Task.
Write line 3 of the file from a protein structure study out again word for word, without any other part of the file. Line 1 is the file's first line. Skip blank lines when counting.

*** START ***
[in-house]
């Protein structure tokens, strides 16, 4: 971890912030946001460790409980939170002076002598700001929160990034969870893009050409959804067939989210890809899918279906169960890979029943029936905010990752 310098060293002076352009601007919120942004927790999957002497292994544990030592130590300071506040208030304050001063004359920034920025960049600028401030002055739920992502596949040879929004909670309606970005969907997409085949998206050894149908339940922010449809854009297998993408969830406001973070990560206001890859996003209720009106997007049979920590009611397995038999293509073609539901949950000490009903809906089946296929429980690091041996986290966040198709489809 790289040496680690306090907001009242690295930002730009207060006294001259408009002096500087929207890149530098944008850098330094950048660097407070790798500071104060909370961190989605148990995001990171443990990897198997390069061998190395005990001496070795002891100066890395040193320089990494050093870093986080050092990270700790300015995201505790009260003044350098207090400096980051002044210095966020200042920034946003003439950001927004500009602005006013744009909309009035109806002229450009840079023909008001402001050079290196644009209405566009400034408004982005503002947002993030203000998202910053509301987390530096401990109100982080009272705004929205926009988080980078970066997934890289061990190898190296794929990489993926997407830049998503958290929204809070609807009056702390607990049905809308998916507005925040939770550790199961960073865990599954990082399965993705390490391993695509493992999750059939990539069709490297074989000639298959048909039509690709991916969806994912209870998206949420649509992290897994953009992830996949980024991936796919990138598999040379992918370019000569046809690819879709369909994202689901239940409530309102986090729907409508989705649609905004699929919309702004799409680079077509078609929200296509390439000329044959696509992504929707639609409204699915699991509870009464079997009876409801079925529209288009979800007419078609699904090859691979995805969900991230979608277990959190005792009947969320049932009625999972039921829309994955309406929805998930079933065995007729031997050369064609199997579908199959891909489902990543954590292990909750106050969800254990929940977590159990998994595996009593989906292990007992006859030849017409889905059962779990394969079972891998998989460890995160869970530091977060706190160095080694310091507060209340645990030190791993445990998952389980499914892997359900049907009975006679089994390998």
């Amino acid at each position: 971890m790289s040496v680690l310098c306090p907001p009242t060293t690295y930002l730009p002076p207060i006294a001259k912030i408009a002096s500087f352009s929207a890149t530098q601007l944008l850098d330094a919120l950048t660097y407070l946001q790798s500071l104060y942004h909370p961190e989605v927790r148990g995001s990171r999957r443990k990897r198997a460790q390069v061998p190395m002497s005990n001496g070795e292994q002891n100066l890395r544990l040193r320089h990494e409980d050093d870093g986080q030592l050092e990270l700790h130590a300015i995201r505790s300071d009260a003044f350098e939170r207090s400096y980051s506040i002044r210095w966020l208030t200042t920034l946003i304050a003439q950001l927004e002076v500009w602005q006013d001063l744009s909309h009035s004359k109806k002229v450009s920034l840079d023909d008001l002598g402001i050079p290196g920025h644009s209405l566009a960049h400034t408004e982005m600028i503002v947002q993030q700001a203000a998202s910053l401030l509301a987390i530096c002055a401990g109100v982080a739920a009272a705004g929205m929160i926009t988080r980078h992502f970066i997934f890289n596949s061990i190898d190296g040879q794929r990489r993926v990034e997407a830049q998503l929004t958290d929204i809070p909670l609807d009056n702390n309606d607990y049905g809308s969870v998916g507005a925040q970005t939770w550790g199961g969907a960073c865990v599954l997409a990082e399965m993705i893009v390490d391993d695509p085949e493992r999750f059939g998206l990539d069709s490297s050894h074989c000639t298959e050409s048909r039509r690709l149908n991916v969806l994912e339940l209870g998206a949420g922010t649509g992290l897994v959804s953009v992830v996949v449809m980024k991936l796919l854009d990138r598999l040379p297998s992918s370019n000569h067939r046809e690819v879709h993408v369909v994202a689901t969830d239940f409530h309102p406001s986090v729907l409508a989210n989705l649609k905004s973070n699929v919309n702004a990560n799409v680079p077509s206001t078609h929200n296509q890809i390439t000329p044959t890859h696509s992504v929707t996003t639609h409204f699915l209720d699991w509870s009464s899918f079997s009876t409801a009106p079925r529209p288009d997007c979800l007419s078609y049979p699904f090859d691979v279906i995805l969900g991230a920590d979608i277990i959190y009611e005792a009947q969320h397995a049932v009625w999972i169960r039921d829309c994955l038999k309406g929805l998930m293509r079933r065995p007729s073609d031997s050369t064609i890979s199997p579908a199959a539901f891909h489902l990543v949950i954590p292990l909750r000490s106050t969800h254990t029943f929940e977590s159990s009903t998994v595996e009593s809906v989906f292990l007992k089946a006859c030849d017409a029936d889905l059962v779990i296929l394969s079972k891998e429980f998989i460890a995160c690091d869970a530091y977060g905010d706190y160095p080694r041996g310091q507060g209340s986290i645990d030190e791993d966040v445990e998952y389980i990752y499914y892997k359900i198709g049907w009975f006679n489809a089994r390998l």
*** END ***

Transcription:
């Amino acid at each position: 971890m790289s040496v680690l310098c306090p907001p009242t060293t690295y930002l730009p002076p207060i006294a001259k912030i408009a002096s500087f352009s929207a890149t530098q601007l944008l850098d330094a919120l950048t660097y407070l946001q790798s500071l104060y942004h909370p961190e989605v927790r148990g995001s990171r999957r443990k990897r198997a460790q390069v061998p190395m002497s005990n001496g070795e292994q002891n100066l890395r544990l040193r320089h990494e409980d050093d870093g986080q030592l050092e990270l700790h130590a300015i995201r505790s300071d009260a003044f350098e939170r207090s400096y980051s506040i002044r210095w966020l208030t200042t920034l946003i304050a003439q950001l927004e002076v500009w602005q006013d001063l744009s909309h009035s004359k109806k002229v450009s920034l840079d023909d008001l002598g402001i050079p290196g920025h644009s209405l566009a960049h400034t408004e982005m600028i503002v947002q993030q700001a203000a998202s910053l401030l509301a987390i530096c002055a401990g109100v982080a739920a009272a705004g929205m929160i926009t988080r980078h992502f970066i997934f890289n596949s061990i190898d190296g040879q794929r990489r993926v990034e997407a830049q998503l929004t958290d929204i809070p909670l609807d009056n702390n309606d607990y049905g809308s969870v998916g507005a925040q970005t939770w550790g199961g969907a960073c865990v599954l997409a990082e399965m993705i893009v390490d391993d695509p085949e493992r999750f059939g998206l990539d069709s490297s050894h074989c000639t298959e050409s048909r039509r690709l149908n991916v969806l994912e339940l209870g998206a949420g922010t649509g992290l897994v959804s953009v992830v996949v449809m980024k991936l796919l854009d990138r598999l040379p297998s992918s370019n000569h067939r046809e690819v879709h993408v369909v994202a689901t969830d239940f409530h309102p406001s986090v729907l409508a989210n989705l649609k905004s973070n699929v919309n702004a990560n799409v680079p077509s206001t078609h929200n296509q890809i390439t000329p044959t890859h696509s992504v929707t996003t639609h409204f699915l209720d699991w509870s009464s899918f079997s009876t409801a009106p079925r529209p288009d997007c979800l007419s078609y049979p699904f090859d691979v279906i995805l969900g991230a920590d979608i277990i959190y009611e005792a009947q969320h397995a049932v009625w999972i169960r039921d829309c994955l038999k309406g929805l998930m293509r079933r065995p007729s073609d031997s050369t064609i890979s199997p579908a199959a539901f891909h489902l990543v949950i954590p292990l909750r000490s106050t969800h254990t029943f929940e977590s159990s009903t998994v595996e009593s809906v989906f292990l007992k089946a006859c030849d017409a029936d889905l059962v779990i296929l394969s079972k891998e429980f998989i460890a995160c690091d869970a530091y977060g905010d706190y160095p080694r041996g310091q507060g209340s986290i645990d030190e791993d966040v445990e998952y389980i990752y499914y892997k359900i198709g049907w009975f006679n489809a089994r390998l």